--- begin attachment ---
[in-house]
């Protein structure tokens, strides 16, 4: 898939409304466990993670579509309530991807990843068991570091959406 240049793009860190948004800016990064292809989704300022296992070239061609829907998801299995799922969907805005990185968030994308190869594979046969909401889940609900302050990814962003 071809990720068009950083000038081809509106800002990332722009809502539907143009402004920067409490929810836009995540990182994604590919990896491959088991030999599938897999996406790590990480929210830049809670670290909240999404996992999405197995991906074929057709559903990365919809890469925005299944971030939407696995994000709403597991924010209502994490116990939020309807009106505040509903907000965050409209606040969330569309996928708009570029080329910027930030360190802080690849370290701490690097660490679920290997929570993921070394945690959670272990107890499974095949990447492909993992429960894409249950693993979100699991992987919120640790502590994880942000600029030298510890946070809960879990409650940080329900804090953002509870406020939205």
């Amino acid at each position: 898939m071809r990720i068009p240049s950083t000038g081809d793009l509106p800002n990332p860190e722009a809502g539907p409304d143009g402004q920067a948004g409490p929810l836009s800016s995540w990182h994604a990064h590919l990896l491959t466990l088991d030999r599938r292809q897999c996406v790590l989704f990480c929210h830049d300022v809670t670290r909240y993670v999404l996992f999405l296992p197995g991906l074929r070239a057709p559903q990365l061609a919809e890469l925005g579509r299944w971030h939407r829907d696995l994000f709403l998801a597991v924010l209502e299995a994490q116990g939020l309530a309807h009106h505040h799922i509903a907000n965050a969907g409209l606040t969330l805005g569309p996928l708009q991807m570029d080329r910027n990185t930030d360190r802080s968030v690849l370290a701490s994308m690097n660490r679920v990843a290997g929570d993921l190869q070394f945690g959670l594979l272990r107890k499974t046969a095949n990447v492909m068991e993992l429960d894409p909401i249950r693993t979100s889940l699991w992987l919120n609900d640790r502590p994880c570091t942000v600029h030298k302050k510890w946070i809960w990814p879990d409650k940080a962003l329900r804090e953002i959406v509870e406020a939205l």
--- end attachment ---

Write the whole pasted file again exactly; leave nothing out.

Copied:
[in-house]
């Protein structure tokens, strides 16, 4: 898939409304466990993670579509309530991807990843068991570091959406 240049793009860190948004800016990064292809989704300022296992070239061609829907998801299995799922969907805005990185968030994308190869594979046969909401889940609900302050990814962003 071809990720068009950083000038081809509106800002990332722009809502539907143009402004920067409490929810836009995540990182994604590919990896491959088991030999599938897999996406790590990480929210830049809670670290909240999404996992999405197995991906074929057709559903990365919809890469925005299944971030939407696995994000709403597991924010209502994490116990939020309807009106505040509903907000965050409209606040969330569309996928708009570029080329910027930030360190802080690849370290701490690097660490679920290997929570993921070394945690959670272990107890499974095949990447492909993992429960894409249950693993979100699991992987919120640790502590994880942000600029030298510890946070809960879990409650940080329900804090953002509870406020939205």
């Amino acid at each position: 898939m071809r990720i068009p240049s950083t000038g081809d793009l509106p800002n990332p860190e722009a809502g539907p409304d143009g402004q920067a948004g409490p929810l836009s800016s995540w990182h994604a990064h590919l990896l491959t466990l088991d030999r599938r292809q897999c996406v790590l989704f990480c929210h830049d300022v809670t670290r909240y993670v999404l996992f999405l296992p197995g991906l074929r070239a057709p559903q990365l061609a919809e890469l925005g579509r299944w971030h939407r829907d696995l994000f709403l998801a597991v924010l209502e299995a994490q116990g939020l309530a309807h009106h505040h799922i509903a907000n965050a969907g409209l606040t969330l805005g569309p996928l708009q991807m570029d080329r910027n990185t930030d360190r802080s968030v690849l370290a701490s994308m690097n660490r679920v990843a290997g929570d993921l190869q070394f945690g959670l594979l272990r107890k499974t046969a095949n990447v492909m068991e993992l429960d894409p909401i249950r693993t979100s889940l699991w992987l919120n609900d640790r502590p994880c570091t942000v600029h030298k302050k510890w946070i809960w990814p879990d409650k940080a962003l329900r804090e953002i959406v509870e406020a939205l």